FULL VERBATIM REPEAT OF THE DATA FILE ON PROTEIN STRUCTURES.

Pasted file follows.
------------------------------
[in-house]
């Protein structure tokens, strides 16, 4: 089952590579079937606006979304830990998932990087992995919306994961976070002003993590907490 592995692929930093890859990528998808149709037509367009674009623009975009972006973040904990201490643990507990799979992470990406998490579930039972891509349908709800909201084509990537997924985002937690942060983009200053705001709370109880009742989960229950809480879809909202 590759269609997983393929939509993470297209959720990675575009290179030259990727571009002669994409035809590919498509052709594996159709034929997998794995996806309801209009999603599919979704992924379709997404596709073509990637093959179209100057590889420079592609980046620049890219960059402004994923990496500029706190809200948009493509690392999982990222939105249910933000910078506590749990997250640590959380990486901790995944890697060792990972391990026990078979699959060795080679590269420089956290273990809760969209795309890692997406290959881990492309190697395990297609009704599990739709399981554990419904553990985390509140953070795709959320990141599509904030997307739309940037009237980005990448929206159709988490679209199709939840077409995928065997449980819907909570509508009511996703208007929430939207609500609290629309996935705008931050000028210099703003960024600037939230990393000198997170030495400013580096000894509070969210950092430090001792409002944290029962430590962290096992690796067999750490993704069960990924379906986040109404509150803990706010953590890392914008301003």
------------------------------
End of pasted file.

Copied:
[in-house]
């Protein structure tokens, strides 16, 4: 089952590579079937606006979304830990998932990087992995919306994961976070002003993590907490 592995692929930093890859990528998808149709037509367009674009623009975009972006973040904990201490643990507990799979992470990406998490579930039972891509349908709800909201084509990537997924985002937690942060983009200053705001709370109880009742989960229950809480879809909202 590759269609997983393929939509993470297209959720990675575009290179030259990727571009002669994409035809590919498509052709594996159709034929997998794995996806309801209009999603599919979704992924379709997404596709073509990637093959179209100057590889420079592609980046620049890219960059402004994923990496500029706190809200948009493509690392999982990222939105249910933000910078506590749990997250640590959380990486901790995944890697060792990972391990026990078979699959060795080679590269420089956290273990809760969209795309890692997406290959881990492309190697395990297609009704599990739709399981554990419904553990985390509140953070795709959320990141599509904030997307739309940037009237980005990448929206159709988490679209199709939840077409995928065997449980819907909570509508009511996703208007929430939207609500609290629309996935705008931050000028210099703003960024600037939230990393000198997170030495400013580096000894509070969210950092430090001792409002944290029962430590962290096992690796067999750490993704069960990924379906986040109404509150803990706010953590890392914008301003």